Tony Abbott was brought up to be combative. His biographer MichaelDuffy notes his 'combativeness', his 'punchiness' his 'natural aggressiveness'. Abbott's father told Tony he was superior to most of those around him. He was treated differently to his three sisters; one later recalled that ''Tony was the star''.

Men of Tony Abbott's nature have started wars since time immemorial. But what is the common element? If there is one (?). George W Bush, a conservative, started the Iraq war. Is it because he was a conservative? One of the "most hawkish" figures in Australia's expert community is Jim Molan, a retired major general and the former commander of the Coalition operation in Iraq in 2004. Molan, now seeking Liberal (right wing) endorsement for the Senate, supports the expansion of Australia's air war into Syria "not to increase the effectiveness of the air campaign but to solidify resolve." A statement, signed by high-profile journalists Tariq Ali, Laurie Penny, Naomi Klein, Jon Ronson and Johann Hari, presenters in The Festival of Dangerous Ideas took aim at the festival's co-curator, and of the Ethics Centre, for the involvement of one of its board members, Major General Andrew James Molan, in the "unjust treatment of asylum seekers in Australian-controlled detention centres".

Even the Obama administration believes that the US military votes right wing. Certainly conservatives in the US support Abbott's position.

Advertisement

Conservatives are combative. Sarah Palin recently backed Donald Trump on his hard line on immigration issues, particularly his assertion that immigrants must speak English. "I think I'd rather have a president who is tough and puts America first than can win a game of Trivial Pursuit," she said. Both are right wing conservative.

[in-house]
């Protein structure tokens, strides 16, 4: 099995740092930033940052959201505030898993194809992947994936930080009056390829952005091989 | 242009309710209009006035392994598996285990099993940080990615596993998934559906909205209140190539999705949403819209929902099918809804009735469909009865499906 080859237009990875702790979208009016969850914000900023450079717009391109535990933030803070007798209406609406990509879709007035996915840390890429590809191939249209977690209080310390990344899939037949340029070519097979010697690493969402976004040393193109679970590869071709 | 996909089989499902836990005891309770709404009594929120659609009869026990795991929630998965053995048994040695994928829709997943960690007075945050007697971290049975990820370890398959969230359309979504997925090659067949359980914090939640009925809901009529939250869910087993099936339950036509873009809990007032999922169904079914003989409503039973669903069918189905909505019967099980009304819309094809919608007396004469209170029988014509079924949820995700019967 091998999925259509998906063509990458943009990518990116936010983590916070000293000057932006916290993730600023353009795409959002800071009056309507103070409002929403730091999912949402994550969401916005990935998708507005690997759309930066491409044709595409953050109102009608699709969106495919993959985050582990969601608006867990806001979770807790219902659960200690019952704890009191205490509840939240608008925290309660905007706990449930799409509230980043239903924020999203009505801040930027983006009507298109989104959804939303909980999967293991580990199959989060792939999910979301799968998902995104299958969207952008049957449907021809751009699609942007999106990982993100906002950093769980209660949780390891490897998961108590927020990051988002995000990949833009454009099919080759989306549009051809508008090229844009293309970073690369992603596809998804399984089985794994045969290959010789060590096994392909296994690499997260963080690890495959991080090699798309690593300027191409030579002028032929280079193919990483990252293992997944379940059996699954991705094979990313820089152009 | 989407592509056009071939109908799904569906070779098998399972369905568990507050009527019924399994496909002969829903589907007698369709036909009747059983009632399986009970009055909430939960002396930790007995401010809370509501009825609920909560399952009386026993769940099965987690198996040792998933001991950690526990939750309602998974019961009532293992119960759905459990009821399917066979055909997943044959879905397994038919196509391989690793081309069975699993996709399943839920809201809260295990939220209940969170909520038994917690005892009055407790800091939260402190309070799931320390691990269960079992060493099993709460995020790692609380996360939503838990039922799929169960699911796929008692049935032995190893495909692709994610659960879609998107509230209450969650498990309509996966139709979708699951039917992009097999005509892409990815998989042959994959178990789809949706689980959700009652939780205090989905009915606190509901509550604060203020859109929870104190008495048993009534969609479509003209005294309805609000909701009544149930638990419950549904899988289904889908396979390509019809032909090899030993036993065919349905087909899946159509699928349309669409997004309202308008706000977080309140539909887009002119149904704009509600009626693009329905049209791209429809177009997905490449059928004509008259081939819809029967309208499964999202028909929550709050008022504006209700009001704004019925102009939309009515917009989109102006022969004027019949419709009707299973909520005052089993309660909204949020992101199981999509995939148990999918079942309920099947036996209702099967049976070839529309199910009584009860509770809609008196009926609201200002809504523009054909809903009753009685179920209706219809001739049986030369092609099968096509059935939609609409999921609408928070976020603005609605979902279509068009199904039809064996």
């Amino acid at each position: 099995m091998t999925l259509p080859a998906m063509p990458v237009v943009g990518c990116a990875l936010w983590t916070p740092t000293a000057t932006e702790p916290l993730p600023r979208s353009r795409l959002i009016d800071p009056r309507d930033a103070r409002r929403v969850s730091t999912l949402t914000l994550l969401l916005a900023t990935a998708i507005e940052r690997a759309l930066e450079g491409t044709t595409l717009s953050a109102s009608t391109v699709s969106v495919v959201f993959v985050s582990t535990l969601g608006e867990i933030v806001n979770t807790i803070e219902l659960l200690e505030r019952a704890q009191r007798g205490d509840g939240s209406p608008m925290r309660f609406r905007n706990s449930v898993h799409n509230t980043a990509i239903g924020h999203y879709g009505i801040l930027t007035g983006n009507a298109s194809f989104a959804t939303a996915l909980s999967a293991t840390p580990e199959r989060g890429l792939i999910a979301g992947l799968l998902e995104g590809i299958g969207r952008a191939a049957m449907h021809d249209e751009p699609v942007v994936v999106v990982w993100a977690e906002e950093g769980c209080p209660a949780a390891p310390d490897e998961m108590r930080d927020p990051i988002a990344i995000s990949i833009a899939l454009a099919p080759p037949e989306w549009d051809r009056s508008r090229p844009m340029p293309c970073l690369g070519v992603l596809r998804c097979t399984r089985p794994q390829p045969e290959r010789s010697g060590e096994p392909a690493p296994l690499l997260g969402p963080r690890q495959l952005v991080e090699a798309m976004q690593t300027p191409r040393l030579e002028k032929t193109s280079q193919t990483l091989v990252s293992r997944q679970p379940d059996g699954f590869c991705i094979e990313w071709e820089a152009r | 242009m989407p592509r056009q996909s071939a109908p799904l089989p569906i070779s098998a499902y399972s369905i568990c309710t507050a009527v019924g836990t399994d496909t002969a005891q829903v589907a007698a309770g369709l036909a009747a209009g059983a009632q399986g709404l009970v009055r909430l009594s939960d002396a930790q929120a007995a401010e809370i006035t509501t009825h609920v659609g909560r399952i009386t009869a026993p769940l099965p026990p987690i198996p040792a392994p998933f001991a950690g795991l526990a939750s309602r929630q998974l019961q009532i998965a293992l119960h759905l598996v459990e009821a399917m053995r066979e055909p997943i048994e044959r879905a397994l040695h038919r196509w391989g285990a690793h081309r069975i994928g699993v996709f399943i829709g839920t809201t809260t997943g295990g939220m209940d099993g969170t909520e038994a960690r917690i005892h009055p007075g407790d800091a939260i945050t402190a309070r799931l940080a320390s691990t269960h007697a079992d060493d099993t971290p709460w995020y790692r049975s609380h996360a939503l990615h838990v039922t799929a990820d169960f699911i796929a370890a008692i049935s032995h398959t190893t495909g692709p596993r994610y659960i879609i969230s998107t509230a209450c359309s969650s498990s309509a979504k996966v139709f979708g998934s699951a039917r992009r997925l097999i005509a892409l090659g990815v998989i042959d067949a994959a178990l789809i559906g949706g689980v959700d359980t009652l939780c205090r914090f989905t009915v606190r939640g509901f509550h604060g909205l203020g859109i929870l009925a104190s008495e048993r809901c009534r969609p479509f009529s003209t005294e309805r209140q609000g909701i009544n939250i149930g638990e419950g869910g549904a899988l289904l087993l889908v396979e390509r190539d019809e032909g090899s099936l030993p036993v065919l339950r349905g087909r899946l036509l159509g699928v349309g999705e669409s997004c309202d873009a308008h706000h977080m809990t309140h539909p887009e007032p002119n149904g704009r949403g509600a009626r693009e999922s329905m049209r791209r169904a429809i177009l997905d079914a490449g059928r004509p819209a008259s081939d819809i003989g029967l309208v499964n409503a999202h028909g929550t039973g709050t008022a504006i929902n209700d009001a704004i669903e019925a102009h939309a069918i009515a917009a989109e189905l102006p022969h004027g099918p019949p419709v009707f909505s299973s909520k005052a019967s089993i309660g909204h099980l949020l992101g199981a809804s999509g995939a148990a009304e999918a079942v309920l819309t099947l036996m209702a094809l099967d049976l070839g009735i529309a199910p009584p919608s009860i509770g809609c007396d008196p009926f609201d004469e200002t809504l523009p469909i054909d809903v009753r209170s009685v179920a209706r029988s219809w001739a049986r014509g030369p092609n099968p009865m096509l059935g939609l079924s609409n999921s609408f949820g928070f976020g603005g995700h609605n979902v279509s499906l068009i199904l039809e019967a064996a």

World War II was started by Adolf Hitler, but was Hitler a conservative? He had conservative elements – the hankering to restore Germany's original power and prestige may be considered a conservative bent – but the name of his party was the National Socialist Workers Party or Nazi Party, and it grew out of a pro-worker background. Historians and biographers note some difficulty in identifying Adolf Hitler's political views. This writer views him as predominantly conservative, due primarily to his aggressive militaristic stance.

The unprovoked ,and unnecessary, invasion of neutral Belgium, devised by the Prussian military, and supported by Kaiser Wilhelm II, was a major cause behind WWI The Kaiser was an" overtly militaristic man". And also perhaps not all that bright . His long-serving chancellor, Otto von Bismarck, is described as "arch-conservative".That war, with the loss of sixteen million lives, and the sowing of seeds for a second World War, was a major disaster for the human race. Was the conservatism of the Prussian Military, and the Kaiser, the cause?

  1. Pages:
  2. Page 1
  3. 2
  4. All


Discuss in our Forums

See what other readers are saying about this article!

Click here to read & post comments.

70 posts so far.

Share this:
reddit this reddit thisbookmark with del.icio.us Del.icio.usdigg thisseed newsvineSeed NewsvineStumbleUpon StumbleUponsubmit to propellerkwoff it

About the Author

Peter Bowden is an author, researcher and ethicist. He was formerly Coordinator of the MBA Program at Monash University and Professor of Administrative Studies at Manchester University. He is currently a member of the Australian Business Ethics Network , working on business, institutional, and personal ethics.

Other articles by this Author

All articles by Peter Bowden

Creative Commons LicenseThis work is licensed under a Creative Commons License.

Photo of Peter Bowden
Article Tools
Comment 70 comments
Print Printable version
Subscribe Subscribe
Email Email a friend
Advertisement

About Us Search Discuss Feedback Legals Privacy